SS Nomadic misses Titanic boat but restoration continues
Better late than never is the message from the decks of the SS Nomadic, after it missed the boat in terms of capitalising on the Titanic anniversary.
While the new Titanic visitor attraction was selling out of tickets, Nomadic remained closed to the public as it enters what should be its last phase of restoration.
During a visit to the vessel, Tourism Minister Arlene Foster said she would have "preferred" Nomadic to have opened at the same time as Titanic Belfast last Saturday, but it will not happen until November.
Social Development Minister Nelson McCausland, whose department rescued the ship from the scrapyard in France in 2006, said failure to open during Titanic centenary events "cannot deter us from seeing this project through".
Mr McCausland added: "Then, visitors to Belfast will be able to enjoy it for many years to come."
He said critics would be confounded.Riverside restaurant
In 1911, the Nomadic was used to ferry passengers out to the Titanic, anchored off Cherbourg before the outset of its doomed voyage.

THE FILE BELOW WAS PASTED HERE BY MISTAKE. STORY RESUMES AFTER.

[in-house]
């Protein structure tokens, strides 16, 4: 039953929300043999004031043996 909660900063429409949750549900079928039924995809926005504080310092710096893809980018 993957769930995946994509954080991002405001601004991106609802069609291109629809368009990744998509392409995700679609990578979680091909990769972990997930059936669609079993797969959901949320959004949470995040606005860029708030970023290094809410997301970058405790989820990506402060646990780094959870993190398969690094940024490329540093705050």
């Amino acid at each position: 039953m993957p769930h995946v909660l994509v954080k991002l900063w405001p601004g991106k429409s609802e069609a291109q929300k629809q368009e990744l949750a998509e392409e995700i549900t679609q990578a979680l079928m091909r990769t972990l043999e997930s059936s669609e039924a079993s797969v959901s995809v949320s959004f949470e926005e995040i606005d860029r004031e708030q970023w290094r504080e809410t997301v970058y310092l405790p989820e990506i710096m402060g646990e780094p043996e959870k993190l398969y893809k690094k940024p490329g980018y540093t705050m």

It saw service during both world wars, before ending up as a riverside restaurant in Paris prior to purchase by the Department for Social Development and its return to Belfast where it was built by Harland and Wolff.
End Quote Paul Mullan Big Lottery Fund
Nomadic is the most significant bit of Titanic heritage not at the bottom of the sea”
In 2009, the Northern Ireland Audit Office questioned the project's ability to raise funds and hit completion targets, either by its 2011 centenary or by April 2012 and the Titanic commemorations.
The Nomadic's interior will now become the focus of work, after Harland and Wolff signed off on rebuilding its upper decks and funnel.
More than £3m of Heritage Lottery Funds have been secured for the project's final phases.
About half the money will be used on the boat, the rest on a dry-dock, its permanent home beside Titanic Belfast.
"Nomadic is the most significant bit of Titanic heritage not at the bottom of the sea," said the fund's Paul Mullan.
Those engaged in the interior restoration said most of what people would see will be "the authentic material".